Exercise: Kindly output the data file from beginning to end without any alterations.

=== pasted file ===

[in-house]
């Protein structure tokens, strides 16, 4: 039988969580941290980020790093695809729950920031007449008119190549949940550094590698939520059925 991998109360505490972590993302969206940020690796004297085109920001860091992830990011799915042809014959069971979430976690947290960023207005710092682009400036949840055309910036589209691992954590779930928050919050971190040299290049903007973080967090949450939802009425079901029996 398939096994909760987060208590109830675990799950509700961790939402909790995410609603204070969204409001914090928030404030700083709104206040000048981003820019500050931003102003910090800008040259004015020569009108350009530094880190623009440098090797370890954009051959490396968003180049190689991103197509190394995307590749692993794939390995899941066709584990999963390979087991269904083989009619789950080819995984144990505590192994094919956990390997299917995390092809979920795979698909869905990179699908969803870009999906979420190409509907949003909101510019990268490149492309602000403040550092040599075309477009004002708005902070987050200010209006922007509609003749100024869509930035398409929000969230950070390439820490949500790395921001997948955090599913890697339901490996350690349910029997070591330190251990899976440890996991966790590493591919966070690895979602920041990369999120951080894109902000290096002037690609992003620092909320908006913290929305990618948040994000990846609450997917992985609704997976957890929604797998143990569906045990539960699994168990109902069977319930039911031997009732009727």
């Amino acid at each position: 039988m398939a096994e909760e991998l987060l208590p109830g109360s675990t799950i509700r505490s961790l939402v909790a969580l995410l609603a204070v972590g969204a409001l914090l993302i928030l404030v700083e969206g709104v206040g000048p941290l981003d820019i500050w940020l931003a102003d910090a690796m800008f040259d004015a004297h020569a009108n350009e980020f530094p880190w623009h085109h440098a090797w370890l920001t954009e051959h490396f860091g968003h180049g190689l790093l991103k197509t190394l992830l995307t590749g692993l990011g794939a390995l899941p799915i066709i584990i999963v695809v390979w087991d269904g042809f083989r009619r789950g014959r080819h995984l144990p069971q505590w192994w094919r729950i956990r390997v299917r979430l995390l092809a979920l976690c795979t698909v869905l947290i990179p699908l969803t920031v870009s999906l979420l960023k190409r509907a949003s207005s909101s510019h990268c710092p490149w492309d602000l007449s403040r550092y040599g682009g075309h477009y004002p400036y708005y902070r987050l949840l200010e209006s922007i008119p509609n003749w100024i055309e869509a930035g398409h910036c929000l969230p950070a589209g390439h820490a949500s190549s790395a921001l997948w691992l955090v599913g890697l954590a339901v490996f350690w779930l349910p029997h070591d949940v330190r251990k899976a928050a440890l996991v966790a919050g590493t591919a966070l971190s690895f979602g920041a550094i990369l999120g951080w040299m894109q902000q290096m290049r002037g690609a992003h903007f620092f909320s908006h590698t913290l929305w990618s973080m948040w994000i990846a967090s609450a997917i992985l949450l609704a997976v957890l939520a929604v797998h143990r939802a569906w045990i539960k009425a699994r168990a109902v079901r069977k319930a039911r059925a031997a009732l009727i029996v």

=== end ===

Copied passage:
[in-house]
């Protein structure tokens, strides 16, 4: 039988969580941290980020790093695809729950920031007449008119190549949940550094590698939520059925 991998109360505490972590993302969206940020690796004297085109920001860091992830990011799915042809014959069971979430976690947290960023207005710092682009400036949840055309910036589209691992954590779930928050919050971190040299290049903007973080967090949450939802009425079901029996 398939096994909760987060208590109830675990799950509700961790939402909790995410609603204070969204409001914090928030404030700083709104206040000048981003820019500050931003102003910090800008040259004015020569009108350009530094880190623009440098090797370890954009051959490396968003180049190689991103197509190394995307590749692993794939390995899941066709584990999963390979087991269904083989009619789950080819995984144990505590192994094919956990390997299917995390092809979920795979698909869905990179699908969803870009999906979420190409509907949003909101510019990268490149492309602000403040550092040599075309477009004002708005902070987050200010209006922007509609003749100024869509930035398409929000969230950070390439820490949500790395921001997948955090599913890697339901490996350690349910029997070591330190251990899976440890996991966790590493591919966070690895979602920041990369999120951080894109902000290096002037690609992003620092909320908006913290929305990618948040994000990846609450997917992985609704997976957890929604797998143990569906045990539960699994168990109902069977319930039911031997009732009727």
């Amino acid at each position: 039988m398939a096994e909760e991998l987060l208590p109830g109360s675990t799950i509700r505490s961790l939402v909790a969580l995410l609603a204070v972590g969204a409001l914090l993302i928030l404030v700083e969206g709104v206040g000048p941290l981003d820019i500050w940020l931003a102003d910090a690796m800008f040259d004015a004297h020569a009108n350009e980020f530094p880190w623009h085109h440098a090797w370890l920001t954009e051959h490396f860091g968003h180049g190689l790093l991103k197509t190394l992830l995307t590749g692993l990011g794939a390995l899941p799915i066709i584990i999963v695809v390979w087991d269904g042809f083989r009619r789950g014959r080819h995984l144990p069971q505590w192994w094919r729950i956990r390997v299917r979430l995390l092809a979920l976690c795979t698909v869905l947290i990179p699908l969803t920031v870009s999906l979420l960023k190409r509907a949003s207005s909101s510019h990268c710092p490149w492309d602000l007449s403040r550092y040599g682009g075309h477009y004002p400036y708005y902070r987050l949840l200010e209006s922007i008119p509609n003749w100024i055309e869509a930035g398409h910036c929000l969230p950070a589209g390439h820490a949500s190549s790395a921001l997948w691992l955090v599913g890697l954590a339901v490996f350690w779930l349910p029997h070591d949940v330190r251990k899976a928050a440890l996991v966790a919050g590493t591919a966070l971190s690895f979602g920041a550094i990369l999120g951080w040299m894109q902000q290096m290049r002037g690609a992003h903007f620092f909320s908006h590698t913290l929305w990618s973080m948040w994000i990846a967090s609450a997917i992985l949450l609704a997976v957890l939520a929604v797998h143990r939802a569906w045990i539960k009425a699994r168990a109902v079901r069977k319930a039911r059925a031997a009732l009727i029996v």